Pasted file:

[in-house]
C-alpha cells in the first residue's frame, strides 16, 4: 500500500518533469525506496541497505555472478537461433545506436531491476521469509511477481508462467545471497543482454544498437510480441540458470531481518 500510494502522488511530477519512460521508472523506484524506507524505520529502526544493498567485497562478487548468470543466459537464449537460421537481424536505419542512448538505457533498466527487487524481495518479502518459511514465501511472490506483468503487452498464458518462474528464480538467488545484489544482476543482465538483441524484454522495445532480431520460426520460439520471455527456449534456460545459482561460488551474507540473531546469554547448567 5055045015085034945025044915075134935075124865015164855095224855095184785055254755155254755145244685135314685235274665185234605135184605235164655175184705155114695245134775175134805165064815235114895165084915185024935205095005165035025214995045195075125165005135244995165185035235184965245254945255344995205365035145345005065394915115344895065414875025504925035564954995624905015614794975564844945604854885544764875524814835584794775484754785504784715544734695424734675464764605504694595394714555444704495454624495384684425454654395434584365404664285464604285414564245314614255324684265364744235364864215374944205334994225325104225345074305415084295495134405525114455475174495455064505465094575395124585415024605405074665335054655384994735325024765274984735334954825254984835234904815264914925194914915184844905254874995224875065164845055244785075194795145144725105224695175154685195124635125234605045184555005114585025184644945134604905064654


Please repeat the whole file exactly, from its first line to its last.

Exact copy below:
[in-house]
C-alpha cells in the first residue's frame, strides 16, 4: 500500500518533469525506496541497505555472478537461433545506436531491476521469509511477481508462467545471497543482454544498437510480441540458470531481518 500510494502522488511530477519512460521508472523506484524506507524505520529502526544493498567485497562478487548468470543466459537464449537460421537481424536505419542512448538505457533498466527487487524481495518479502518459511514465501511472490506483468503487452498464458518462474528464480538467488545484489544482476543482465538483441524484454522495445532480431520460426520460439520471455527456449534456460545459482561460488551474507540473531546469554547448567 5055045015085034945025044915075134935075124865015164855095224855095184785055254755155254755145244685135314685235274665185234605135184605235164655175184705155114695245134775175134805165064815235114895165084915185024935205095005165035025214995045195075125165005135244995165185035235184965245254945255344995205365035145345005065394915115344895065414875025504925035564954995624905015614794975564844945604854885544764875524814835584794775484754785504784715544734695424734675464764605504694595394714555444704495454624495384684425454654395434584365404664285464604285414564245314614255324684265364744235364864215374944205334994225325104225345074305415084295495134405525114455475174495455064505465094575395124585415024605405074665335054655384994735325024765274984735334954825254984835234904815264914925194914915184844905254874995224875065164845055244785075194795145144725105224695175154685195124635125234605045184555005114585025184644945134604905064654